How Long Do You Have to Wait Between Filing Bankruptcy in Pennsylvania?

Over the years, bankruptcy has helped millions of people save themselves from financial trouble. Despite the skepticism shown by some, bankruptcy has provided the necessary tools to fight off excess debt. People who have obtained a bankruptcy discharge may be inclined to file for another chapter. Many times, this is due to unforeseen financial issues. You may ask whether you can file for multiple bankruptcies or not. Additionally, you might wonder how previous bankruptcies affect your ability to file again.

How long you must wait to file again depends on the chapter you filed and what happed in the previous case. If you received a discharge in a Chapter 7 bankruptcy, you typically need to wait eight years before filing again. After a successful Chapter 13 bankruptcy, a debtor must wait six years to file a Chapter 7 or two years to file a Chapter 13 – unless they paid off all their debts. However, if the court dismissed your case, you could be eligible to file the same day. You could also file a Chapter 13 for another reason, such as stopping foreclosure, while not eliminating any unsecured debt.

Timing is the critical factor when deciding to file for another bankruptcy, especially if you are switching from one chapter to another. Our Pennsylvania bankruptcy lawyers from Young Marr & Associates invite you to keep reading as we discuss how much time you have to wait in filing bankruptcy. If you have any bankruptcy questions, contact our law offices at (215) 701-6519.

How Long Should I Wait Between Bankruptcy Filings in PA?

Bankruptcy is an excellent way to manage excess debt, especially for those struggling financially due to things such as credit card debt. Throughout the years, millions of people have witnessed the benefits of bankruptcy and have also experienced a new financial beginning. Unfortunately, not everybody has the fortune of getting out of debt successfully. For these people, bankruptcy may still be an option. While nothing in bankruptcy law prevents you from filing again, timing your filing may be the best option for you. There is a reason behind waiting for re-filing for bankruptcy. If you file bankruptcy soon after a first discharge, you may not be able to obtain a second one right off the bat.

Timing is essential when filing bankruptcy again. For instance, eight years must have passed from the moment you filed your first Chapter 7 bankruptcy. Generally, your Chapter 7 discharge will remain in your credit history for ten years. The good news is you may file a second Chapter 7 two years before your discharge disappears. This means you will not have to wait ten full years to file another Chapter 7.

On the other hand, Chapter 13 bankruptcy does not require an extended waiting time before filing for a second one. Petitioners who have filed for Chapter 13 before, have to wait two years before being able to file for an additional one. These time frames seem straightforward. However, timing can change if you decide to switch from one bankruptcy chapter to another.

For example, if you obtained a discharge under Chapter 7, but are now trying to file for a Chapter 13, you will need to wait for a period of four years from the original Chapter 7 filing. However, if you got a discharge under Chapter 13, and are now attempting to file for Chapter 7, the waiting period would be six years from the original Chapter 13 filing unless you have paid all of your unsecured debt following the principle of good faith. It is important to remember that you can file for bankruptcy even without a discharge. There may be instances where you can identify an old debt that gets in the way of obtaining a bankruptcy discharge, such as overdue taxes.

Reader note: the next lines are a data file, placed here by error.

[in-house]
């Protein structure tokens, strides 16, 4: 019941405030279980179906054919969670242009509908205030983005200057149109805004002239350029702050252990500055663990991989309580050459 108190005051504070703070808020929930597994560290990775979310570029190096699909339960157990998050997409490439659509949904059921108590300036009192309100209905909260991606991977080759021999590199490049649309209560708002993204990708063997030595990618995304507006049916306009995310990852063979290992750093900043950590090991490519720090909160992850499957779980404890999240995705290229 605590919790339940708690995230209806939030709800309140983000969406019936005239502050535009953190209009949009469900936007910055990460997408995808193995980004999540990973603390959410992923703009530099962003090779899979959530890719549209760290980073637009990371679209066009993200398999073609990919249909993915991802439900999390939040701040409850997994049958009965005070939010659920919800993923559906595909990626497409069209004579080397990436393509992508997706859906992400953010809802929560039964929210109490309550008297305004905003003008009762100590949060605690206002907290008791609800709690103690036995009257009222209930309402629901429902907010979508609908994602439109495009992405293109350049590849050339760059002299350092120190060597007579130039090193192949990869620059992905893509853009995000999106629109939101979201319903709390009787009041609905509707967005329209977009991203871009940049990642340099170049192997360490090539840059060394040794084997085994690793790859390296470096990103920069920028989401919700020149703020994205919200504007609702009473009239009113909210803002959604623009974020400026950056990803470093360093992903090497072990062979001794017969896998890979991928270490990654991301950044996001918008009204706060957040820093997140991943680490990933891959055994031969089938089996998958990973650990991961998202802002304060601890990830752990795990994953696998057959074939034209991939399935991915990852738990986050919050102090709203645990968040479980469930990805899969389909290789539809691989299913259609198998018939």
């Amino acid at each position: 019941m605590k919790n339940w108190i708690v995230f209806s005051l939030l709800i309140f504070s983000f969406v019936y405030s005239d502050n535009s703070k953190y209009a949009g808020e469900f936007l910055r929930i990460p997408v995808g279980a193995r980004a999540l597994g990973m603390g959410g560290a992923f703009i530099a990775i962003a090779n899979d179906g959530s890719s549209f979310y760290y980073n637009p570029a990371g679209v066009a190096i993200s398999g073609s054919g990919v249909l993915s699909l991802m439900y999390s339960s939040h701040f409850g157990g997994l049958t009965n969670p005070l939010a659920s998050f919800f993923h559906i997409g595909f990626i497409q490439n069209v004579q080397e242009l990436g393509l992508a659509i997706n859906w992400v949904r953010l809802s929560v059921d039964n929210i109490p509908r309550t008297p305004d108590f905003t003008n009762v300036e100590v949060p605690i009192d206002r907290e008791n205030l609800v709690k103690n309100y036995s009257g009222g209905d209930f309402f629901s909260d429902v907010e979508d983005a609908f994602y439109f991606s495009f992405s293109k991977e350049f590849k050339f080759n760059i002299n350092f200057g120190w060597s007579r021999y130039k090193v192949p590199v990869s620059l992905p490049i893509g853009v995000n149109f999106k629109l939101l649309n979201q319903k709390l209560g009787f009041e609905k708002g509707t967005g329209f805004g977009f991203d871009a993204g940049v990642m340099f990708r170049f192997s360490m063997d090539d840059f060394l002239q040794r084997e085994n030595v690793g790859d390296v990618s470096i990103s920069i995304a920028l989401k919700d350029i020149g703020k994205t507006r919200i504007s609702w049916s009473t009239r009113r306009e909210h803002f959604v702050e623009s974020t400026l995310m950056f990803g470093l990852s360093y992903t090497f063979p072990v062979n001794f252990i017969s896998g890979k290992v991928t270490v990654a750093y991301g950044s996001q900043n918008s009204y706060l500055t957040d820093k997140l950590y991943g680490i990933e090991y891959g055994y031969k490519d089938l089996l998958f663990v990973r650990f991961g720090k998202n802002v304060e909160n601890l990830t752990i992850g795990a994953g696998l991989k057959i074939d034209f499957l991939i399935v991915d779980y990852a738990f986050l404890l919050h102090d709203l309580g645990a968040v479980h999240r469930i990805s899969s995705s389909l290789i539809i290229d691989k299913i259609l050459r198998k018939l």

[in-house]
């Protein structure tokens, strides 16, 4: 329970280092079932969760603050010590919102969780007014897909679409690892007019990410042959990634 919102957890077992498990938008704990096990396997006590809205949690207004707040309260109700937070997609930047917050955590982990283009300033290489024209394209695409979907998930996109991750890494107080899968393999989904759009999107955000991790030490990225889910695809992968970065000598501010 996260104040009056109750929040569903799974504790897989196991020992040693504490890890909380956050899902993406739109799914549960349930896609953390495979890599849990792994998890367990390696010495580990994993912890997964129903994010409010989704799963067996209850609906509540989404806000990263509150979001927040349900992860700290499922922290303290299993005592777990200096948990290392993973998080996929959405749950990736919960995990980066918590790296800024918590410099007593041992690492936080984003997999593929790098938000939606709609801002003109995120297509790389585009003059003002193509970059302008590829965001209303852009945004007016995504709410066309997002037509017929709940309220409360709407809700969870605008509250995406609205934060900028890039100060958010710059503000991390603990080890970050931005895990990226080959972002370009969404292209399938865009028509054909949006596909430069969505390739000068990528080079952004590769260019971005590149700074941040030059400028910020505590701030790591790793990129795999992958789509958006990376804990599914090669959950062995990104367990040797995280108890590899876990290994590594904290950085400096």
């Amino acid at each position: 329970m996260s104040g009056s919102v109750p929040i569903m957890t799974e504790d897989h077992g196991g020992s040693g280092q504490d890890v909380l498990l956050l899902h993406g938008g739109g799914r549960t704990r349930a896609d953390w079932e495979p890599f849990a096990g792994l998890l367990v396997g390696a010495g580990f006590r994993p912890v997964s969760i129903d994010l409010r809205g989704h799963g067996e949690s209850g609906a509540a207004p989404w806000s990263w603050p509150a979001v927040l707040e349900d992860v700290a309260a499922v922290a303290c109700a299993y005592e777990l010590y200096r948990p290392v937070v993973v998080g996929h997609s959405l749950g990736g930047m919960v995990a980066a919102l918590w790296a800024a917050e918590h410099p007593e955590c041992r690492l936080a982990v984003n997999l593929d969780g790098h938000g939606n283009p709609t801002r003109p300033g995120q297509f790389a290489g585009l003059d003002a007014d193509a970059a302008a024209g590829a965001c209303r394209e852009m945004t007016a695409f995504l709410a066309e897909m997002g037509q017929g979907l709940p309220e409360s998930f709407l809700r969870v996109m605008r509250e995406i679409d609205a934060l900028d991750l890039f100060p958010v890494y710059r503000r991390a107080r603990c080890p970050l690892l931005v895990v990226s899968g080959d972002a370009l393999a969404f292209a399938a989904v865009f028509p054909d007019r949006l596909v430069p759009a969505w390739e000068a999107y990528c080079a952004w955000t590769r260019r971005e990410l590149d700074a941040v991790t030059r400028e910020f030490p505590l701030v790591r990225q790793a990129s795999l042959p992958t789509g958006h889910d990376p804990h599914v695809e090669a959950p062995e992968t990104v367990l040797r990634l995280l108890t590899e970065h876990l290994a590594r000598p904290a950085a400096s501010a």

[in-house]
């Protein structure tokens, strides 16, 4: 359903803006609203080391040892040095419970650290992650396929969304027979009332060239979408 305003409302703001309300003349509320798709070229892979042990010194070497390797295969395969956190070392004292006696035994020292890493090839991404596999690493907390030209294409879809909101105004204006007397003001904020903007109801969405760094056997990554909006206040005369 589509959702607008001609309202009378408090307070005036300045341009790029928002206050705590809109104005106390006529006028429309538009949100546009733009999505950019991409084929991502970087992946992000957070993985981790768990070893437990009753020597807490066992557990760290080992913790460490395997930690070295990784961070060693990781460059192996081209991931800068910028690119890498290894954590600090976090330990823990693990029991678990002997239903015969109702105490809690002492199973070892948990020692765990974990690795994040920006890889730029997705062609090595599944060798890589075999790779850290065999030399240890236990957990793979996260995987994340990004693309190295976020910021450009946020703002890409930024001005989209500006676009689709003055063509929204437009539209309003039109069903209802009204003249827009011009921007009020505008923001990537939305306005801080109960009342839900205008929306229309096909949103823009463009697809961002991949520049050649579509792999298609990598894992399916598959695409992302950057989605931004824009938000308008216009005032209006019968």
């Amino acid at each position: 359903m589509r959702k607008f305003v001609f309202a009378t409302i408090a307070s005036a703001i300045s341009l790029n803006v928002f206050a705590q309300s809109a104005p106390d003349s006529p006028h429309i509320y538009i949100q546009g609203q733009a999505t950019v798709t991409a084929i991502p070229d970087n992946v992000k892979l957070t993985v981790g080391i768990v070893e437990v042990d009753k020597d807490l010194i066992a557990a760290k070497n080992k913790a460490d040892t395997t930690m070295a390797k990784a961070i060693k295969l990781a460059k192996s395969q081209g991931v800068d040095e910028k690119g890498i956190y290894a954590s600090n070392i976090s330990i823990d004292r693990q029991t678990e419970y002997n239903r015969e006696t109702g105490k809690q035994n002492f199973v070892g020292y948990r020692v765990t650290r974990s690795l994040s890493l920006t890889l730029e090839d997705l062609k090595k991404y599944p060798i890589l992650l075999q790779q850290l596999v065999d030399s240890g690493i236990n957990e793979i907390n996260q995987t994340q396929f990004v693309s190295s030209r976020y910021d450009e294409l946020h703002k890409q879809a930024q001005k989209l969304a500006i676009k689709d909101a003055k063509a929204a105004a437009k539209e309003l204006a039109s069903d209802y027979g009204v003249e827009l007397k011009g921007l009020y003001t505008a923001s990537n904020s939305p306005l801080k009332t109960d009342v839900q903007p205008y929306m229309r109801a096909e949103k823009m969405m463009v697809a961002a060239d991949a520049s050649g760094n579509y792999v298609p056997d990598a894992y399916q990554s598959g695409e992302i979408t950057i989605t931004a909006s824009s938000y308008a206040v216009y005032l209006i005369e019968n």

Filing Another Bankruptcy if My Chapter 13 Case Was Dismissed

Chapter 13 bankruptcies are difficult and many are dismissed before a debtor completes their three to five years of monthly payments. A case could be dismissed for failing to file documents, missing trustee payments, or not proposing a feasible plan. When this happens, debtors have options.

If you only have one previous case, you could file another Chapter 13 immediately. However, you must file a “motion to extend the automatic stay.” This is because the injunction that goes into effect when you file only lasts 30 days if it is your second Chapter 13 within a calendar year. In the motion, our Philadelphia bankruptcy lawyers will have to provide evidence that your new case will likely succeed. This typically requires showing that you are making more money or that your expenses have significantly decreased.

If you have two previous bankruptcies in the same calendar year, the automatic stay does not go into effect. In this case, a debtor must file a “motion to impose the automatic stay.” There is a greater burden of proof on the debtor to show that they are in an improved financial position. Multiple filings are a common problem when someone tries to file a case on their own. If someone tries to file for bankruptcy and only seeks legal assistance after two or more dismissals, they could find themselves in a position where bankruptcy is not helpful or viable. Bankruptcy is a complicated legal process. Mistakes have far-reaching consequences. If you need to file for bankruptcy because you are overwhelmed with debt or your home is in foreclosure, talk with one of our sympathetic Allentown bankruptcy attorneys before taking action on your own.

Why Should I File for Bankruptcy in Pennsylvania?

Despite saving millions of people from financial catastrophe over the years, bankruptcy is a concept not everybody understands. It is understandable to feel apprehensive about the whole process as it can get incredibly complex and overwhelming. This is especially true for first-time petitioners. Unfortunately, many people only focus on the stress bankruptcy may bring into their lives. For this and other reasons – such as social stigma – many people may reject the possibility of filing bankruptcy.